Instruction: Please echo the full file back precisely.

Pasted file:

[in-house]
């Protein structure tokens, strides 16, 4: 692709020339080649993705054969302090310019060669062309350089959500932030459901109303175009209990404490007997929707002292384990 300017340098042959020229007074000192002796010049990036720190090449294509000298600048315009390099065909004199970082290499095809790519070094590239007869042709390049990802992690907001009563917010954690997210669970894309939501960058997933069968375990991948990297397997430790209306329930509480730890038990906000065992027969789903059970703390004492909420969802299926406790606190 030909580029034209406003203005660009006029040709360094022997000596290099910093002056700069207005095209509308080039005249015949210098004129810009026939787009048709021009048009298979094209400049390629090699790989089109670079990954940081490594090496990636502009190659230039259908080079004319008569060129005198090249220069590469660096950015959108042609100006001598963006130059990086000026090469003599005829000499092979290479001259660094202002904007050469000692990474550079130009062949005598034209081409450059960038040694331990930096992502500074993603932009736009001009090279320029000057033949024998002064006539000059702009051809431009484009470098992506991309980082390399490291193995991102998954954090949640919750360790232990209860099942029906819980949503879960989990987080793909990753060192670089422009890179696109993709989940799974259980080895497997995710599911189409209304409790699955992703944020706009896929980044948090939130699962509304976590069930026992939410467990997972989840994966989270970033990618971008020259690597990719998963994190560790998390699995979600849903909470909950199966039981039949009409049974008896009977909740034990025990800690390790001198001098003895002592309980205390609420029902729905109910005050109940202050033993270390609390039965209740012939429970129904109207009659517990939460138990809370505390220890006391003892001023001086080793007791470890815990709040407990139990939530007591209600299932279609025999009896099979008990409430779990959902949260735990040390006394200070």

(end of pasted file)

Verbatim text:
[in-house]
């Protein structure tokens, strides 16, 4: 692709020339080649993705054969302090310019060669062309350089959500932030459901109303175009209990404490007997929707002292384990 300017340098042959020229007074000192002796010049990036720190090449294509000298600048315009390099065909004199970082290499095809790519070094590239007869042709390049990802992690907001009563917010954690997210669970894309939501960058997933069968375990991948990297397997430790209306329930509480730890038990906000065992027969789903059970703390004492909420969802299926406790606190 030909580029034209406003203005660009006029040709360094022997000596290099910093002056700069207005095209509308080039005249015949210098004129810009026939787009048709021009048009298979094209400049390629090699790989089109670079990954940081490594090496990636502009190659230039259908080079004319008569060129005198090249220069590469660096950015959108042609100006001598963006130059990086000026090469003599005829000499092979290479001259660094202002904007050469000692990474550079130009062949005598034209081409450059960038040694331990930096992502500074993603932009736009001009090279320029000057033949024998002064006539000059702009051809431009484009470098992506991309980082390399490291193995991102998954954090949640919750360790232990209860099942029906819980949503879960989990987080793909990753060192670089422009890179696109993709989940799974259980080895497997995710599911189409209304409790699955992703944020706009896929980044948090939130699962509304976590069930026992939410467990997972989840994966989270970033990618971008020259690597990719998963994190560790998390699995979600849903909470909950199966039981039949009409049974008896009977909740034990025990800690390790001198001098003895002592309980205390609420029902729905109910005050109940202050033993270390609390039965209740012939429970129904109207009659517990939460138990809370505390220890006391003892001023001086080793007791470890815990709040407990139990939530007591209600299932279609025999009896099979008990409430779990959902949260735990040390006394200070």